The Secrets of Ordering a Good Drink at a Hotel Bar

published Feb 10, 2017
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The Taylor Bird Sazerac at Compere Lapin (Image credit: Tara Donne)

Unwinding in a hotel bar might be an act of comfortable convenience. If you are a weary traveler, it is surely the shortest distance from your drink to your bed. If you are lucky, you will find yourself ensconced at the likes of Dandelyan at the Mondrian on London’s South Bank, or Sable Kitchen & Bar at the Hotel Palomar in Chicago, where well-made drinks served amid swanky surroundings promise memorable imbibing experiences for locals and itinerant interlopers. But not everyone holed up in a hotel for the evening has the luxury of discovering a lauded cocktail bar just off their lobby.

Still, says Abigail Gullo, head bartender of Compère Lapin at the Old No. 77 Hotel & Chandlery in New Orleans — among those revered lairs turning out tipples like the bourbon-apple brandy Louisville Slugger with chicory and smoked vanilla — it’s possible to drink well at a hotel bar. With a sharp eye and a few friendly questions, a joyful night can be yours.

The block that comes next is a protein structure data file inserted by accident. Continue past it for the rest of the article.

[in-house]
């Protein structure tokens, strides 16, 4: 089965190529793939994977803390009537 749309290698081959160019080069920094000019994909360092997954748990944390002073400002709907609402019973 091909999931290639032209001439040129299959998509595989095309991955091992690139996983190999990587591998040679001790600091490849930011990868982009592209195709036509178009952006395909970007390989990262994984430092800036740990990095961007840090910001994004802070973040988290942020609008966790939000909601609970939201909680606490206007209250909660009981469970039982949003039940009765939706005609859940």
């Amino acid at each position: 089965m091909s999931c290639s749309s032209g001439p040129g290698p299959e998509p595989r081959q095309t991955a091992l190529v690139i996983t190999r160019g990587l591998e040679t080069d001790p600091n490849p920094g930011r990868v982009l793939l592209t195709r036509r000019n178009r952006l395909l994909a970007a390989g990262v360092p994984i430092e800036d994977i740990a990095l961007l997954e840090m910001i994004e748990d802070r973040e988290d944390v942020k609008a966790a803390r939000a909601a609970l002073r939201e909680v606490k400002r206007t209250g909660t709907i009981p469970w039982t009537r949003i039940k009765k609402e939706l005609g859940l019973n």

1. Talk to your bartender.

Gullo suggests striking up a conversation with the bartender. “Ask them to guide you to a drink that matches your desires — refreshing, sour, bitter, spirit-forward — on the menu,” she says.

2. You can’t go wrong with whiskey.

If confidence in the bartender’s cocktail capabilities is low, you can still turn the evening into a win. Gullo says that whiskey, served neat, is a wise gamble — especially for ice snobs.

3. Consider the wine list.

For those who crave something lighter, Gullo suggests giving the wine selections a gander. “I look for interesting grape varieties, and if they have a sherry list I am instantly in love,” she adds.

4. Skip the bubbles.

A bright Cava might seem a likely go-to when stumped over what to order, but Gullo actually shies away from bubbles. “I worry about it staying fresh,” she says, which is why she enjoys seeing small, well-edited wine lists instead of sprawling, misguided ones.

5. Look for lost spirits.

Another boon to the hotel bar is an oft-eclectic stash: “They can have some interesting lost spirits, like an old Bols,” says Gullo. “Once, I found an amazing bottle of mezcal at a hotel bar. The price was wrong, or they didn’t know what they had on their hands because the cost was quite reasonable. It was like finding a designer dress at the thrift store.”

Do you have a go-to drink when you’re propping up a hotel bar?